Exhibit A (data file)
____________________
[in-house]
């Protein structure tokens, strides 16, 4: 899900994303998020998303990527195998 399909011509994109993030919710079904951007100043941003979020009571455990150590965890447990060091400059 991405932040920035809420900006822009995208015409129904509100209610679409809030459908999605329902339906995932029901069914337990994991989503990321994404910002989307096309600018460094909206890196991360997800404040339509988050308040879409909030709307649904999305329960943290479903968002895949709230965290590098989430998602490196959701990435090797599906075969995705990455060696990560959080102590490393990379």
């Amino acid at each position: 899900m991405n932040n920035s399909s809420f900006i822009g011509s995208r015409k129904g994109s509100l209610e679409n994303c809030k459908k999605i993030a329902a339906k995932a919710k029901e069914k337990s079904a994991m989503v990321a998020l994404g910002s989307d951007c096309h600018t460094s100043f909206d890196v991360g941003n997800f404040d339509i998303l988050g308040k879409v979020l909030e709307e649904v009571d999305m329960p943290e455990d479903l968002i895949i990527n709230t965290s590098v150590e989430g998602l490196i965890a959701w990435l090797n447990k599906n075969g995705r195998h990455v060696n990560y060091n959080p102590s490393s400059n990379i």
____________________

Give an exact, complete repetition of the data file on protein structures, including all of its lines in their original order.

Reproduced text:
[in-house]
């Protein structure tokens, strides 16, 4: 899900994303998020998303990527195998 399909011509994109993030919710079904951007100043941003979020009571455990150590965890447990060091400059 991405932040920035809420900006822009995208015409129904509100209610679409809030459908999605329902339906995932029901069914337990994991989503990321994404910002989307096309600018460094909206890196991360997800404040339509988050308040879409909030709307649904999305329960943290479903968002895949709230965290590098989430998602490196959701990435090797599906075969995705990455060696990560959080102590490393990379």
């Amino acid at each position: 899900m991405n932040n920035s399909s809420f900006i822009g011509s995208r015409k129904g994109s509100l209610e679409n994303c809030k459908k999605i993030a329902a339906k995932a919710k029901e069914k337990s079904a994991m989503v990321a998020l994404g910002s989307d951007c096309h600018t460094s100043f909206d890196v991360g941003n997800f404040d339509i998303l988050g308040k879409v979020l909030e709307e649904v009571d999305m329960p943290e455990d479903l968002i895949i990527n709230t965290s590098v150590e989430g998602l490196i965890a959701w990435l090797n447990k599906n075969g995705r195998h990455v060696n990560y060091n959080p102590s490393s400059n990379i």